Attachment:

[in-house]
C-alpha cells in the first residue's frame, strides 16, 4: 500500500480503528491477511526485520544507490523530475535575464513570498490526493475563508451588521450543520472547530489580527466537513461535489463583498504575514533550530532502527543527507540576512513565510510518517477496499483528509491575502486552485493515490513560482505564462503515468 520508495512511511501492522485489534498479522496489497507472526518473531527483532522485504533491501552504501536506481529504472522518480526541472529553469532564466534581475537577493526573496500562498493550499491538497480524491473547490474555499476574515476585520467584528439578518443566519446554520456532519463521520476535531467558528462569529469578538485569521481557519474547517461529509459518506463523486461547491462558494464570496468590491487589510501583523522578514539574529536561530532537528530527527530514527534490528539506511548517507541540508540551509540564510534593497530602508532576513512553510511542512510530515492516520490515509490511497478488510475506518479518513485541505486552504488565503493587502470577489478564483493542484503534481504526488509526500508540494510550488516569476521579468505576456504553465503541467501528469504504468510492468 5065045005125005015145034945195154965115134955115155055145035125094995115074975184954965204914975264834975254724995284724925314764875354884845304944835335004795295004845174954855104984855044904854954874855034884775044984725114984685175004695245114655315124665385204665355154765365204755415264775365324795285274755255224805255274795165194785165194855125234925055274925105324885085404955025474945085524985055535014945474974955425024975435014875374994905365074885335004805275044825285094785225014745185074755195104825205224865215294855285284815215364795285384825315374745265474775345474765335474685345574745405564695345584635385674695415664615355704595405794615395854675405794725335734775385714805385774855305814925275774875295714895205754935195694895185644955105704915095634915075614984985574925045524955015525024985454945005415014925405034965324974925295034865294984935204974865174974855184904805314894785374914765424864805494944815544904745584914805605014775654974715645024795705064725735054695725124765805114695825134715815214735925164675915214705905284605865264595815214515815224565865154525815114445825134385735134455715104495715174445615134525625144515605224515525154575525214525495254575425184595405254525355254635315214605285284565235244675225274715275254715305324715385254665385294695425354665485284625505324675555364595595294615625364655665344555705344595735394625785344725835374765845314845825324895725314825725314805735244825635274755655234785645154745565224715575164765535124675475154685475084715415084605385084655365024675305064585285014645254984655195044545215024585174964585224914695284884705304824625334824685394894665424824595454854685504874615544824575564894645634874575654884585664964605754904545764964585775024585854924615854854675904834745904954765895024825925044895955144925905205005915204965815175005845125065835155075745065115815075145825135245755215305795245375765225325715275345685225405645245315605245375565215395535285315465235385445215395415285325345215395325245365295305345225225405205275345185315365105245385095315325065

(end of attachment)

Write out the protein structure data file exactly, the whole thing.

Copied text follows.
[in-house]
C-alpha cells in the first residue's frame, strides 16, 4: 500500500480503528491477511526485520544507490523530475535575464513570498490526493475563508451588521450543520472547530489580527466537513461535489463583498504575514533550530532502527543527507540576512513565510510518517477496499483528509491575502486552485493515490513560482505564462503515468 520508495512511511501492522485489534498479522496489497507472526518473531527483532522485504533491501552504501536506481529504472522518480526541472529553469532564466534581475537577493526573496500562498493550499491538497480524491473547490474555499476574515476585520467584528439578518443566519446554520456532519463521520476535531467558528462569529469578538485569521481557519474547517461529509459518506463523486461547491462558494464570496468590491487589510501583523522578514539574529536561530532537528530527527530514527534490528539506511548517507541540508540551509540564510534593497530602508532576513512553510511542512510530515492516520490515509490511497478488510475506518479518513485541505486552504488565503493587502470577489478564483493542484503534481504526488509526500508540494510550488516569476521579468505576456504553465503541467501528469504504468510492468 5065045005125005015145034945195154965115134955115155055145035125094995115074975184954965204914975264834975254724995284724925314764875354884845304944835335004795295004845174954855104984855044904854954874855034884775044984725114984685175004695245114655315124665385204665355154765365204755415264775365324795285274755255224805255274795165194785165194855125234925055274925105324885085404955025474945085524985055535014945474974955425024975435014875374994905365074885335004805275044825285094785225014745185074755195104825205224865215294855285284815215364795285384825315374745265474775345474765335474685345574745405564695345584635385674695415664615355704595405794615395854675405794725335734775385714805385774855305814925275774875295714895205754935195694895185644955105704915095634915075614984985574925045524955015525024985454945005415014925405034965324974925295034865294984935204974865174974855184904805314894785374914765424864805494944815544904745584914805605014775654974715645024795705064725735054695725124765805114695825134715815214735925164675915214705905284605865264595815214515815224565865154525815114445825134385735134455715104495715174445615134525625144515605224515525154575525214525495254575425184595405254525355254635315214605285284565235244675225274715275254715305324715385254665385294695425354665485284625505324675555364595595294615625364655665344555705344595735394625785344725835374765845314845825324895725314825725314805735244825635274755655234785645154745565224715575164765535124675475154685475084715415084605385084655365024675305064585285014645254984655195044545215024585174964585224914695284884705304824625334824685394894665424824595454854685504874615544824575564894645634874575654884585664964605754904545764964585775024585854924615854854675904834745904954765895024825925044895955144925905205005915204965815175005845125065835155075745065115815075145825135245755215305795245375765225325715275345685225405645245315605245375565215395535285315465235385445215395415285325345215395325245365295305345225225405205275345185315365105245385095315325065